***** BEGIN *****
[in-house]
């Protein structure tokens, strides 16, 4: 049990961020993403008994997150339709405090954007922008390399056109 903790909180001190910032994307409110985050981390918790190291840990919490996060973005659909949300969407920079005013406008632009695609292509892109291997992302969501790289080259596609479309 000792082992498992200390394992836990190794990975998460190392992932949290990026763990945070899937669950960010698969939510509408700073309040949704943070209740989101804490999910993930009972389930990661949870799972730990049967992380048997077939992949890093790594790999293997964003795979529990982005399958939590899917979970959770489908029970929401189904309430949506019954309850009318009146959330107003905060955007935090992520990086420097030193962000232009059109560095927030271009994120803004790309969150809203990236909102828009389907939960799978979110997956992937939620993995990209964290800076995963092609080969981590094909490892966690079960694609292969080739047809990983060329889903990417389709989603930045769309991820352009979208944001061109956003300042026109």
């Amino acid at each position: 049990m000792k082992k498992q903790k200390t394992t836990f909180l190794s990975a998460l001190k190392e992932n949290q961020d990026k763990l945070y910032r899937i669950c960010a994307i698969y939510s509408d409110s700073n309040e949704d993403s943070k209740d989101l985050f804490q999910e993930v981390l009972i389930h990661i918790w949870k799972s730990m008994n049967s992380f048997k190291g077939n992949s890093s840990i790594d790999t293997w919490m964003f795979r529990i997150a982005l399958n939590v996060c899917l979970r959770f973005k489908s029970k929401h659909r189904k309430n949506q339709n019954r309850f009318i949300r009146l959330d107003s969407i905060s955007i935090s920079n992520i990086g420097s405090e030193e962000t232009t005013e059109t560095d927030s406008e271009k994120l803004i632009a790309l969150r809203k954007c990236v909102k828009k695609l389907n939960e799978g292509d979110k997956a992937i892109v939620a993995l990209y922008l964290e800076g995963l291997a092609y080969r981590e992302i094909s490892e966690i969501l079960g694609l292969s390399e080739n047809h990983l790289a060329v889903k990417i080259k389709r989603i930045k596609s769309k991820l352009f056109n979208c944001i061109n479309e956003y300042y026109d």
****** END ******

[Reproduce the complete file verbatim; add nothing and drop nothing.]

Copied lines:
[in-house]
């Protein structure tokens, strides 16, 4: 049990961020993403008994997150339709405090954007922008390399056109 903790909180001190910032994307409110985050981390918790190291840990919490996060973005659909949300969407920079005013406008632009695609292509892109291997992302969501790289080259596609479309 000792082992498992200390394992836990190794990975998460190392992932949290990026763990945070899937669950960010698969939510509408700073309040949704943070209740989101804490999910993930009972389930990661949870799972730990049967992380048997077939992949890093790594790999293997964003795979529990982005399958939590899917979970959770489908029970929401189904309430949506019954309850009318009146959330107003905060955007935090992520990086420097030193962000232009059109560095927030271009994120803004790309969150809203990236909102828009389907939960799978979110997956992937939620993995990209964290800076995963092609080969981590094909490892966690079960694609292969080739047809990983060329889903990417389709989603930045769309991820352009979208944001061109956003300042026109």
């Amino acid at each position: 049990m000792k082992k498992q903790k200390t394992t836990f909180l190794s990975a998460l001190k190392e992932n949290q961020d990026k763990l945070y910032r899937i669950c960010a994307i698969y939510s509408d409110s700073n309040e949704d993403s943070k209740d989101l985050f804490q999910e993930v981390l009972i389930h990661i918790w949870k799972s730990m008994n049967s992380f048997k190291g077939n992949s890093s840990i790594d790999t293997w919490m964003f795979r529990i997150a982005l399958n939590v996060c899917l979970r959770f973005k489908s029970k929401h659909r189904k309430n949506q339709n019954r309850f009318i949300r009146l959330d107003s969407i905060s955007i935090s920079n992520i990086g420097s405090e030193e962000t232009t005013e059109t560095d927030s406008e271009k994120l803004i632009a790309l969150r809203k954007c990236v909102k828009k695609l389907n939960e799978g292509d979110k997956a992937i892109v939620a993995l990209y922008l964290e800076g995963l291997a092609y080969r981590e992302i094909s490892e966690i969501l079960g694609l292969s390399e080739n047809h990983l790289a060329v889903k990417i080259k389709r989603i930045k596609s769309k991820l352009f056109n979208c944001i061109n479309e956003y300042y026109d």